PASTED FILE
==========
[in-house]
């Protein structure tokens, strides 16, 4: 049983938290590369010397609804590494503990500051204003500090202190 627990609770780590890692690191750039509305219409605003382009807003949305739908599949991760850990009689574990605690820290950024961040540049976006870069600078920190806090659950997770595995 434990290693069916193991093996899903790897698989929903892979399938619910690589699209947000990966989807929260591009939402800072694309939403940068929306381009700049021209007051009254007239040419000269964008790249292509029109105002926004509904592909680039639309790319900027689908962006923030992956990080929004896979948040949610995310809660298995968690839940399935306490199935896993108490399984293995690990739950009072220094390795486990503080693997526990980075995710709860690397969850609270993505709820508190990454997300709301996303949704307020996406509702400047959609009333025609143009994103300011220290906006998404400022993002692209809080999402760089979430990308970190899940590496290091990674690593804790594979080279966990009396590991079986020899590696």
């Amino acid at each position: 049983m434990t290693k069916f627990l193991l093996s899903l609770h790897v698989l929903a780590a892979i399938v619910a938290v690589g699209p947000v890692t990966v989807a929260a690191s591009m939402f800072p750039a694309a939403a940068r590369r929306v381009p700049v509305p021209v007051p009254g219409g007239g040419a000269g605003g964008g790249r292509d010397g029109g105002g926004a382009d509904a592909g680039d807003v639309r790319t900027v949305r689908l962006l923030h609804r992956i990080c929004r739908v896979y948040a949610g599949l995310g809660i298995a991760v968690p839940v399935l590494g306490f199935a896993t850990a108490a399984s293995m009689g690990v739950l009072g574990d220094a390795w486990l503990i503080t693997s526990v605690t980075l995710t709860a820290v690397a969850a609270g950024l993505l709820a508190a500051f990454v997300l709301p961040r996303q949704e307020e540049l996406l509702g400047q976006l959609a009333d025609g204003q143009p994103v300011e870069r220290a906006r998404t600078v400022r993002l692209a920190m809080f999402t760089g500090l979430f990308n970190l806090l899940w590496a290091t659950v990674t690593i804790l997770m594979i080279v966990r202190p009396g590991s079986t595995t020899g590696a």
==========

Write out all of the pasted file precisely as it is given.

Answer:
[in-house]
């Protein structure tokens, strides 16, 4: 049983938290590369010397609804590494503990500051204003500090202190 627990609770780590890692690191750039509305219409605003382009807003949305739908599949991760850990009689574990605690820290950024961040540049976006870069600078920190806090659950997770595995 434990290693069916193991093996899903790897698989929903892979399938619910690589699209947000990966989807929260591009939402800072694309939403940068929306381009700049021209007051009254007239040419000269964008790249292509029109105002926004509904592909680039639309790319900027689908962006923030992956990080929004896979948040949610995310809660298995968690839940399935306490199935896993108490399984293995690990739950009072220094390795486990503080693997526990980075995710709860690397969850609270993505709820508190990454997300709301996303949704307020996406509702400047959609009333025609143009994103300011220290906006998404400022993002692209809080999402760089979430990308970190899940590496290091990674690593804790594979080279966990009396590991079986020899590696």
């Amino acid at each position: 049983m434990t290693k069916f627990l193991l093996s899903l609770h790897v698989l929903a780590a892979i399938v619910a938290v690589g699209p947000v890692t990966v989807a929260a690191s591009m939402f800072p750039a694309a939403a940068r590369r929306v381009p700049v509305p021209v007051p009254g219409g007239g040419a000269g605003g964008g790249r292509d010397g029109g105002g926004a382009d509904a592909g680039d807003v639309r790319t900027v949305r689908l962006l923030h609804r992956i990080c929004r739908v896979y948040a949610g599949l995310g809660i298995a991760v968690p839940v399935l590494g306490f199935a896993t850990a108490a399984s293995m009689g690990v739950l009072g574990d220094a390795w486990l503990i503080t693997s526990v605690t980075l995710t709860a820290v690397a969850a609270g950024l993505l709820a508190a500051f990454v997300l709301p961040r996303q949704e307020e540049l996406l509702g400047q976006l959609a009333d025609g204003q143009p994103v300011e870069r220290a906006r998404t600078v400022r993002l692209a920190m809080f999402t760089g500090l979430f990308n970190l806090l899940w590496a290091t659950v990674t690593i804790l997770m594979i080279v966990r202190p009396g590991s079986t595995t020899g590696a």